The literature review helped us position our paper in the relevant strand of literature in respect to the topic of effectiveness of social expenditure in decreasing poverty and income inequality in the EU. The study utilizes a methodology for investigating this topic in European countries rarely used and covers a period in time that has not been discussed in many papers. The analysis of the variables’ trends has given us a direct insight in the data and helped us formulate the research questions. Why was there no significant decrease in poverty and income inequality in the EU in the last decade while the economy grew and social expenditure was constantly rising? Does the market or the state contribute the most to a decline in poverty and income inequality?

Analysing the effects that social expenditure and economic growth have on reducing poverty and income inequality we found the following results. Economic growth does improve the wellbeing of the most vulnerable people in the society and decreases poverty, however in the same time it also increases income inequality. That being said, can we characterise European growth as inclusive? The answer is partly positive because it seems that economic growth in Europe does help those at the bottom of the income distribution. However, at the same time it increases the gap between the poorest and the richest. The tide raises all boats but more those at the top. Having in mind the high poverty rates, these findings pose the following question for further research: is it possible to solve poverty without significantly improving income inequality?

On the other hand, the results of our study show that social expenditure has a lesser impact on poverty than economic growth. However, when it comes to income inequality, social expenditure seems to play a significant role in decreasing it, while economic growth seems to play a role in increasing it. This brings us to the question: how can social expenditure be reformed in order to generate a stronger decline in poverty and how can economic growth be made more inclusive in Europe so it does not exacerbate inequality?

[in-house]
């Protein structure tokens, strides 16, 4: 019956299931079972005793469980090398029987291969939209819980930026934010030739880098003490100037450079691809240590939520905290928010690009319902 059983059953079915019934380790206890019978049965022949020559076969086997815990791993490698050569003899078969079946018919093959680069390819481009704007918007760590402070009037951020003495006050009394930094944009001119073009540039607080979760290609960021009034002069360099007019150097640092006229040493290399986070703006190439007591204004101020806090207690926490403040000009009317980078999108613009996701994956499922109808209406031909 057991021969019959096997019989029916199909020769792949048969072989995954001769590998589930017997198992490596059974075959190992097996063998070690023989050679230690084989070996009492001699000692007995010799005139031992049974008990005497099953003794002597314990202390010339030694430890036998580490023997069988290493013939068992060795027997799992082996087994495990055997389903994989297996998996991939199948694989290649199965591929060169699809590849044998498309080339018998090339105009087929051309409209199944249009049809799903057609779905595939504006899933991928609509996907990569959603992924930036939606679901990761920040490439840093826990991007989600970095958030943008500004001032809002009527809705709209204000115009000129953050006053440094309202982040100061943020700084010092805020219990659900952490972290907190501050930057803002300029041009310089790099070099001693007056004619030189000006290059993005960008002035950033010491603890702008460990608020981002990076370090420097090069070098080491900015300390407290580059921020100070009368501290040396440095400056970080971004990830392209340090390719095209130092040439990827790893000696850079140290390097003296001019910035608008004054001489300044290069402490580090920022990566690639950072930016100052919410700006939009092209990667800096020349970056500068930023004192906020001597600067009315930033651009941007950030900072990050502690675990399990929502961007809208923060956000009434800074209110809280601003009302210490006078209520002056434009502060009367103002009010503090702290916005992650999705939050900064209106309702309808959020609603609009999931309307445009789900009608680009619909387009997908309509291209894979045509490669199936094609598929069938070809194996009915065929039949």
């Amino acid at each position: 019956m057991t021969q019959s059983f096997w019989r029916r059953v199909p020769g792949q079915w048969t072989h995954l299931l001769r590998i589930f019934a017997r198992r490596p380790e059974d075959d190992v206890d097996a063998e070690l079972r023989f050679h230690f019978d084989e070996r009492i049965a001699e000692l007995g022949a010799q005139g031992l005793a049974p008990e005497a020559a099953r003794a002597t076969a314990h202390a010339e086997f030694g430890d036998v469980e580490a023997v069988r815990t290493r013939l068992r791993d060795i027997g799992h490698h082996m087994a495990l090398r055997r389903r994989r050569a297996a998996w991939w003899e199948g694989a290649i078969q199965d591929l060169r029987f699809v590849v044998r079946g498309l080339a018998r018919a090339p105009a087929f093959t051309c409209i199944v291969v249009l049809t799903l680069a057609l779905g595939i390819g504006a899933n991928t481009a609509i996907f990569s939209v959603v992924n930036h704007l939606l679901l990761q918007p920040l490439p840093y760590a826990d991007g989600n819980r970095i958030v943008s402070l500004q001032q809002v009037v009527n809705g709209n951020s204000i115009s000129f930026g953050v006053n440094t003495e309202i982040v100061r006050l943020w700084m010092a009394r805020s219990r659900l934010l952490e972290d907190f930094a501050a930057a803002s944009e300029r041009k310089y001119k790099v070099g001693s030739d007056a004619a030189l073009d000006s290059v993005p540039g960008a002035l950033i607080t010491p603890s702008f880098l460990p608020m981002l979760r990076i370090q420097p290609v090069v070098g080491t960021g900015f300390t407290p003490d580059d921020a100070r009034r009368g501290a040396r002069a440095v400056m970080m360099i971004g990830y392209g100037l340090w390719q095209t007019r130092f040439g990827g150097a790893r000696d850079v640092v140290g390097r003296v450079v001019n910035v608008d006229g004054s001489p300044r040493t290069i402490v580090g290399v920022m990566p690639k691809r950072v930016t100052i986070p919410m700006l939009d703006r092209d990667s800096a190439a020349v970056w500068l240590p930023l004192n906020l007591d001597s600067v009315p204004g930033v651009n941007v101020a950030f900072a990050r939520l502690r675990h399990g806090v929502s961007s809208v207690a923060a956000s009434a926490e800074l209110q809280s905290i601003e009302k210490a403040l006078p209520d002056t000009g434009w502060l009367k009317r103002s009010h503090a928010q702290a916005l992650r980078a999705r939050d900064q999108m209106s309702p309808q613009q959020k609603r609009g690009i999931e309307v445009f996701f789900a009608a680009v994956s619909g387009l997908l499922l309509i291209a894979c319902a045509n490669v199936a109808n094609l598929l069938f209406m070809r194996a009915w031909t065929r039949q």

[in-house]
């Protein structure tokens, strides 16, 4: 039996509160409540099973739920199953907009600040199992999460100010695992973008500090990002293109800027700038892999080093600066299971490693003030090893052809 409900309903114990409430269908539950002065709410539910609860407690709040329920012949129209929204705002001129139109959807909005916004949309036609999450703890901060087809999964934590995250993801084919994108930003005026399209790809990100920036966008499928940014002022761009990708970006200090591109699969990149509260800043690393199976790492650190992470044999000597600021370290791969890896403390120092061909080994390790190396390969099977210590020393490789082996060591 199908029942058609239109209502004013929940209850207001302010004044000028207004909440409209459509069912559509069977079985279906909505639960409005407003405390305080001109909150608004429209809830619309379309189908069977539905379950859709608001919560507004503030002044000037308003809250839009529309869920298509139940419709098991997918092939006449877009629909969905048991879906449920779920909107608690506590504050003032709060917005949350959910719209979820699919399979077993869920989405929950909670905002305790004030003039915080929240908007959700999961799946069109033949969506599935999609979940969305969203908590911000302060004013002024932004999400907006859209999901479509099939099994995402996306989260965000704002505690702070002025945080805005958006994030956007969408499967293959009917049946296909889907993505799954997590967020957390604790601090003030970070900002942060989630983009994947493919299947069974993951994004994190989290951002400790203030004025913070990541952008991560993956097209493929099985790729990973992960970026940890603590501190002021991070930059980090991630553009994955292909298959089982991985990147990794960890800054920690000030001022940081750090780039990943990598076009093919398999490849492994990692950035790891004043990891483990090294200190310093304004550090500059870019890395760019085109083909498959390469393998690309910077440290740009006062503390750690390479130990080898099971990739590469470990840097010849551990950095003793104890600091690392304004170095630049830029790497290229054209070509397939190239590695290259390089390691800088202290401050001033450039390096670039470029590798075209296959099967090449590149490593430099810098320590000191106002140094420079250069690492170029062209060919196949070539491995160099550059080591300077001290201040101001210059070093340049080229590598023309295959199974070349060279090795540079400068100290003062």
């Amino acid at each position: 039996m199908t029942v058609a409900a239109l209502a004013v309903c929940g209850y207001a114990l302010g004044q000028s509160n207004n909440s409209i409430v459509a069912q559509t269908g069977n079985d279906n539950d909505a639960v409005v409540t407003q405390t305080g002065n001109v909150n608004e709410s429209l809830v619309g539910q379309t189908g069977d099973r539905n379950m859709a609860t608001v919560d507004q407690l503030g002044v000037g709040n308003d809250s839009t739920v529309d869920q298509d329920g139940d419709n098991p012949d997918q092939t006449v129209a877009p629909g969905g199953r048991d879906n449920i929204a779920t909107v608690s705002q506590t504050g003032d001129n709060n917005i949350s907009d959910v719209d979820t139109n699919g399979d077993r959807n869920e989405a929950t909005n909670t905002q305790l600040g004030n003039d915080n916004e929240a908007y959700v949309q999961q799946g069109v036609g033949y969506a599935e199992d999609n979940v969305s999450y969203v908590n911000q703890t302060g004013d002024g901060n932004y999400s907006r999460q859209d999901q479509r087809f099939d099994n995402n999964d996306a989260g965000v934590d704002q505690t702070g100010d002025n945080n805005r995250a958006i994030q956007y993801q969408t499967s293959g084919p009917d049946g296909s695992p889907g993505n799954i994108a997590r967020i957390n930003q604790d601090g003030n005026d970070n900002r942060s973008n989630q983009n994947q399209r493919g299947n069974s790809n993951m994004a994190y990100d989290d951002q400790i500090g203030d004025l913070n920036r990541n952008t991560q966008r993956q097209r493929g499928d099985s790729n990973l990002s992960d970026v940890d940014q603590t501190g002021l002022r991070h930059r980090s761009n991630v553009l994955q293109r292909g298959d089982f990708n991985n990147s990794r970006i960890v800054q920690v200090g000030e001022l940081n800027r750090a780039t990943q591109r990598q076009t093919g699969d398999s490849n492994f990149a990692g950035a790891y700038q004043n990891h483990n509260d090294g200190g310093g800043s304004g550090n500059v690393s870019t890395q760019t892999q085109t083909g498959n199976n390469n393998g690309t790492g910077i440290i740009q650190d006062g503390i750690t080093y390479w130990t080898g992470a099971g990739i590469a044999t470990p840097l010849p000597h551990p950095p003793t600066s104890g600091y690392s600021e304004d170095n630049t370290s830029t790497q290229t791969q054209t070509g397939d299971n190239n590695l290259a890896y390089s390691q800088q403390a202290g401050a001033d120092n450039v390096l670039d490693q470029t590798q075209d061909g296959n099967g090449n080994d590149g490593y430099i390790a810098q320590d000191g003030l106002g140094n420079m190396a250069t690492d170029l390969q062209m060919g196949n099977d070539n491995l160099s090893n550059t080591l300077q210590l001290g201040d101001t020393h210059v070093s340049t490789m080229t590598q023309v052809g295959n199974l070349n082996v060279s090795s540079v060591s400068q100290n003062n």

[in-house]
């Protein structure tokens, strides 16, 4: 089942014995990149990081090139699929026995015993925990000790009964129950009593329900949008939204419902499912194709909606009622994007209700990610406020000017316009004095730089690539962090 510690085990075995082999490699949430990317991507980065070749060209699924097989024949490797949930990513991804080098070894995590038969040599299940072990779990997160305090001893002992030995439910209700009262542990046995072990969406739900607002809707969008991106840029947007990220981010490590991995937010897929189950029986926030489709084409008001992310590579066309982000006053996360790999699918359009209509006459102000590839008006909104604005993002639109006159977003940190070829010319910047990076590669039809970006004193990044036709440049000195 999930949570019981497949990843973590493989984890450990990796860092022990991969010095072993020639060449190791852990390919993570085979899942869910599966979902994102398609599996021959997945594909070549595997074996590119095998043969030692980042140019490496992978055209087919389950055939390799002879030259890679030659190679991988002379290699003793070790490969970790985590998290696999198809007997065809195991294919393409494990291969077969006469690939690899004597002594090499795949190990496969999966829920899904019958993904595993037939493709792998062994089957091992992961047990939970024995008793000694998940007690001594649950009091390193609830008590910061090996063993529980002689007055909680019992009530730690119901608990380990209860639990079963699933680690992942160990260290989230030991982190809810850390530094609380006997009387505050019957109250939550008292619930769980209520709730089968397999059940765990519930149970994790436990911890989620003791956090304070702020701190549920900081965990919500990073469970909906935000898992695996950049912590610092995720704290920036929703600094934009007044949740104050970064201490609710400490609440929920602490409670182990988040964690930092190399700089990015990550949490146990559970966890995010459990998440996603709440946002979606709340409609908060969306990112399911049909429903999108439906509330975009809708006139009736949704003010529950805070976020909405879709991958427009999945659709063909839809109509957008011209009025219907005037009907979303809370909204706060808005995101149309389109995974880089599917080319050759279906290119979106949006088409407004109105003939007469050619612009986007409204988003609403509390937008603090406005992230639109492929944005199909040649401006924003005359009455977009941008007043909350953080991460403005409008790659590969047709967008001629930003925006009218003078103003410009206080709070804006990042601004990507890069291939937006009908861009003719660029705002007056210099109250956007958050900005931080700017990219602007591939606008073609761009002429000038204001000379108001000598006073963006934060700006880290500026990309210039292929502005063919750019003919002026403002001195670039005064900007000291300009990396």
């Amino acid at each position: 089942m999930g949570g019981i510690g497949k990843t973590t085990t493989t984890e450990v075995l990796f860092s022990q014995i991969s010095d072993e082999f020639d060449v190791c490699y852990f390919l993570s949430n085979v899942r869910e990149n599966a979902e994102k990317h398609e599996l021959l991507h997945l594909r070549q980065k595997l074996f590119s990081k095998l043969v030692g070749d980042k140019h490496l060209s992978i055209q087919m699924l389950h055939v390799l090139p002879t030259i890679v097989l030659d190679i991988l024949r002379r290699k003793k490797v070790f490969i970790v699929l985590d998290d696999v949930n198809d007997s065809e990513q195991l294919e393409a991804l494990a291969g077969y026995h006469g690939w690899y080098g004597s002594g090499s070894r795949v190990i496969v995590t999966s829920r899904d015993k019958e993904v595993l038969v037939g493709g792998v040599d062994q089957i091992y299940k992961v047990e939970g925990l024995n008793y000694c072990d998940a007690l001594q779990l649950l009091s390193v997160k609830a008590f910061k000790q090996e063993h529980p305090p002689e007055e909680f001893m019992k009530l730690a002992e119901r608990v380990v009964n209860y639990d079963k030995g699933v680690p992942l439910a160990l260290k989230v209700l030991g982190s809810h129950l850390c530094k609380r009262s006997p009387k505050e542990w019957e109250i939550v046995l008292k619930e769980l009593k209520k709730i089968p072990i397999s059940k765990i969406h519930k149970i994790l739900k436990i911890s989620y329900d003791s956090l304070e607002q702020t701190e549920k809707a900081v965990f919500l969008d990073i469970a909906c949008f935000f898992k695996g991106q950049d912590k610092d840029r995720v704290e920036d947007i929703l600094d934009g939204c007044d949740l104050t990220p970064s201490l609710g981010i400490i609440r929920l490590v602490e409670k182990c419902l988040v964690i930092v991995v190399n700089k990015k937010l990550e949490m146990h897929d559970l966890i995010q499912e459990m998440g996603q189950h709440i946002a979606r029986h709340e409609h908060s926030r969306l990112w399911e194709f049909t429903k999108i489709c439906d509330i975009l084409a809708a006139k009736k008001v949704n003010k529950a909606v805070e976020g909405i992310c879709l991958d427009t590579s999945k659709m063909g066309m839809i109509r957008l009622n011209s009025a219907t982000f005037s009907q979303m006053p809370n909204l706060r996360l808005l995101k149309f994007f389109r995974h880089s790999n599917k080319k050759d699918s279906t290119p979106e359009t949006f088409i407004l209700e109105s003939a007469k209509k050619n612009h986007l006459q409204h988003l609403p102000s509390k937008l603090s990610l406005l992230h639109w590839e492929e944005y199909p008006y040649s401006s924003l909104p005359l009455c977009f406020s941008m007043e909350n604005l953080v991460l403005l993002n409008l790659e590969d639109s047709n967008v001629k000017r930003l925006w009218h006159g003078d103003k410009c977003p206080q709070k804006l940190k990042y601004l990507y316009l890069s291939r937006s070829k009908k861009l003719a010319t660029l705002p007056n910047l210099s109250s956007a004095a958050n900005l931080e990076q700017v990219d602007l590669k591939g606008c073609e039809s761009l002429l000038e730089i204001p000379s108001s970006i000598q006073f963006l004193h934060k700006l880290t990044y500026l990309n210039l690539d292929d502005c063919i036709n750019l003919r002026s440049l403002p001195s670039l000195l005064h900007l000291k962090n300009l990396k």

Our results indicate that the distributive market mechanisms in the European Union appear to be stronger than the redistributive government mechanisms. The small decline in poverty during the analysed period was triggered by economic growth much more than by social expenditure. Economic growth also triggers income inequality, while social expenditure seems to lower it. If the European growth had been more inclusive and if social protection benefits had been more effective in decreasing poverty, we would have probably not seen the stagnation in income inequality and the high poverty rates in the decade before the pandemic crisis and the consequent economic crisis and the economy would have been more resilient to the challenges of today. Economic growth has already had a significant effect on reducing poverty but not enough for the stubborn poverty rate to decline in the long term. Notwithstanding the high levels of social expenditure, the desiderated effects still seem to be wanting. This is an indication that it might be time for rethinking the welfare state in Europe.

Going further, the focus should be on making economic growth more inclusive meaning that besides increasing economic output, countries should pay more attention to structural economic reforms, investing in human capital and technological innovation and enhancing infrastructure in lagging and poor regions. In addition, the latest crises show us that effective social protection is extremely important for the mitigation of social and economic impact. Rethinking the welfare state in a fiscally sustainable and effective way that results in significant decreases in poverty is the way to go forward. A carefully and sustainably designed social safety net would not only provide safety for the direct beneficiaries but would act as a cushion for the European economy as a whole, helping Europe navigate easily through turbulent economic periods in the future.